Fauna & Flora:
The Amber Mountain National Park is one of Madagascar’s most biodiverse rainforests – those who claim not to have found anything themselves here were probably not even there. There are animals on almost every tree, and nowhere else in Madagascar is it so easy to spot and observe rare species. New, unique species are still discovered here almost every year. Rare orchids, huge nest ferns and screw palms (a total of over 1000 plant species) offer a true paradise for nature lovers. Currently, the park is home to around 75 bird species, 25 mammal species and almost 60 reptile and 25 amphibian species.
Crowned, Sanford’s and northern fork-striped lemurs (Eulemur coronatus, Eulemur sanfordi and Phaner electromontis) are three of seven species of lemurs found in the park. Above all the crowned lemurs are often seen visitors directly at the campground, and observe curiously the human new entrants. The smallest diurnal lemur, the Sambirano bamboo lemur (Hapalemur occidentalis), looks for its food in small bamboo groves on the mountain. Ring-tail mongooses (Gallidia elegans) come almost daily to the campground and can be photographed there very easily.
The Amber Mountain is famous for its enormous presence of chameleons, which are easy to find in the trees and bushes, especially in the evenings. From tiny Brookesia tuberculata, which can sit on a thumbnail, to the gentle giants of the national park, Calumma ambreense, there is so much to photograph here: Furcifer petteri with lemon-yellow females and horned males, Calumma linotum with its blue nose, Brookesia antakarana with the rustic prongs on the light body. Even some species like Furcifer timoni, described only in the last few years, belong to the inhabitants of the national park and can be discovered with good eyes in tall trees. For those looking for chameleons, the Amber Mountain is a true paradise. The leaf-tailed geckos, perfectly adapted to their environment, must first be found in the dense jungle, but there are practically several species of them in the park, including smaller ones such as Uroplatus finiavana or Uroplatus alluadi and the largest of their relatives, Uroplatus giganteus.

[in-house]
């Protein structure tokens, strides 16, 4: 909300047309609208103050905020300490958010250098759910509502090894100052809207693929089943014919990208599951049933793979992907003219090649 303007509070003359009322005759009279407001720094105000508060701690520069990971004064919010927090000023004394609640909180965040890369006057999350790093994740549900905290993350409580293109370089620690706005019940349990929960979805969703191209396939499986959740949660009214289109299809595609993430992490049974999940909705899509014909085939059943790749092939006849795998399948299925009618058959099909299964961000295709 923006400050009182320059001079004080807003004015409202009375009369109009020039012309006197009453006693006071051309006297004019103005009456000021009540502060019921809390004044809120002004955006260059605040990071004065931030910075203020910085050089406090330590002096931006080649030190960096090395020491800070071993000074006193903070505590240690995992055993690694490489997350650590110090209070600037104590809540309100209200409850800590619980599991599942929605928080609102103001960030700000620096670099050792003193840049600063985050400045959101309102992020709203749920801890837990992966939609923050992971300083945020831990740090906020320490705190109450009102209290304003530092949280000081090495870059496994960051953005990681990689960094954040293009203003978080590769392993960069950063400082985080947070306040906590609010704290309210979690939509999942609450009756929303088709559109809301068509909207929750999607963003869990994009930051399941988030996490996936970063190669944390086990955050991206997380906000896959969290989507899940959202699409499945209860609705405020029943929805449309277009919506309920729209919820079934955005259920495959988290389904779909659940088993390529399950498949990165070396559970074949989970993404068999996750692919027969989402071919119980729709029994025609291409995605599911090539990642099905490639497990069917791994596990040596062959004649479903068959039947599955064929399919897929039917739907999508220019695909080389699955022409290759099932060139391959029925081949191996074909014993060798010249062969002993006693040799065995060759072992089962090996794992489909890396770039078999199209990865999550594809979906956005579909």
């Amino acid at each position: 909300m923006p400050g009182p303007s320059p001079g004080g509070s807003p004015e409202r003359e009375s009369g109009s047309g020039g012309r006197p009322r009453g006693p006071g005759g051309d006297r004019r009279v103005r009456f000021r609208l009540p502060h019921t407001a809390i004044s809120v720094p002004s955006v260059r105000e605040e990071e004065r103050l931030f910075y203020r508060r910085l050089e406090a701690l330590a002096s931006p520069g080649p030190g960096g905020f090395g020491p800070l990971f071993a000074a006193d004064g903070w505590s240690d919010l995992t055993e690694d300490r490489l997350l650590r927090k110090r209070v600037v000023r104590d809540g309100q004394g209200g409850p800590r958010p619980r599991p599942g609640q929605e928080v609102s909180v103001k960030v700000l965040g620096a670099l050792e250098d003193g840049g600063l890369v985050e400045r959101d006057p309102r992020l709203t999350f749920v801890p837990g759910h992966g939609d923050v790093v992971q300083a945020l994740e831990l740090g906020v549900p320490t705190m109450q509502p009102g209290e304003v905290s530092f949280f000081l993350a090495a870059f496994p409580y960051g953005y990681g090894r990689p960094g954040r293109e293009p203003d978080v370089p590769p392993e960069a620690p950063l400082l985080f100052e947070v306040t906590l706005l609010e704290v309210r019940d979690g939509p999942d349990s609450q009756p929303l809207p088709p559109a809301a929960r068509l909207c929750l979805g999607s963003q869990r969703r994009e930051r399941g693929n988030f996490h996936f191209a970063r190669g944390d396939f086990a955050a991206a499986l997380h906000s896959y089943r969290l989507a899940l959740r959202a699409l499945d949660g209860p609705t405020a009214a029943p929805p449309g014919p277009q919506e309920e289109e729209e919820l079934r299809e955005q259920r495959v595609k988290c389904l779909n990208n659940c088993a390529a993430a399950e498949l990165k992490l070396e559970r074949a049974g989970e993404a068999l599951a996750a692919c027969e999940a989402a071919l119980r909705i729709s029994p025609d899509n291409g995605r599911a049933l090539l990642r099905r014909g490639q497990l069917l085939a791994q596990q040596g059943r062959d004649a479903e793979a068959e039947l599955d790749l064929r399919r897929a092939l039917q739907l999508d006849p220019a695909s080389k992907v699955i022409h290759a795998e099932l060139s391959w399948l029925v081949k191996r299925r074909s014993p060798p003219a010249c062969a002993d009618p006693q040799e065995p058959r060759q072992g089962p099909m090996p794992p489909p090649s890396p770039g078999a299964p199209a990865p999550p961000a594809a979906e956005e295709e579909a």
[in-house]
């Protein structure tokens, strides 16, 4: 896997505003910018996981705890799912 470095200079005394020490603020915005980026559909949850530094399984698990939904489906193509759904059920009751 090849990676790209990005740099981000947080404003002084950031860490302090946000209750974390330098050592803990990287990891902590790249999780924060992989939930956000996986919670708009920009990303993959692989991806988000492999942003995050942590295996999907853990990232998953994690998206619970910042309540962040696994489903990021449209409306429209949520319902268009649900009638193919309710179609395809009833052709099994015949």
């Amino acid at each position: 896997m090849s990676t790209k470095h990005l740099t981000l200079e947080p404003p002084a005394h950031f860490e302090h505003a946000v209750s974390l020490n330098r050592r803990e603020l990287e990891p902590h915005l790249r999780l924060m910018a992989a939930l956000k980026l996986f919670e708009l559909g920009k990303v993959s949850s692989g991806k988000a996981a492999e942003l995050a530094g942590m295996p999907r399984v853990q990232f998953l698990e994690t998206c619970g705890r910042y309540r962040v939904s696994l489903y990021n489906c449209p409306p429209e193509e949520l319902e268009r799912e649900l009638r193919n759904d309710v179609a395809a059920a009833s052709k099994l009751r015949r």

During the day, hognose snakes (Leioheterodon madagascariensis) sun themselves on the paths. With a little skill and luck, amphibian lovers can find various frogs in Pandanus leaf axils and along streams, including Boophis entingae. If you prefer to observe feathered animals, you should look for the rare Madagascar Fish Eagle (Haliaeetus vociferoides). Also the red-breasted coua (Coua serriana) lives in the treetops of the jungle.
In short: if you are travelling in the north of Madagascar, you should definitely go to the Amber Mountain. Unforgettable experiences and a grandiose rain forest, which is incomparable even on Madagascar, wait for you here.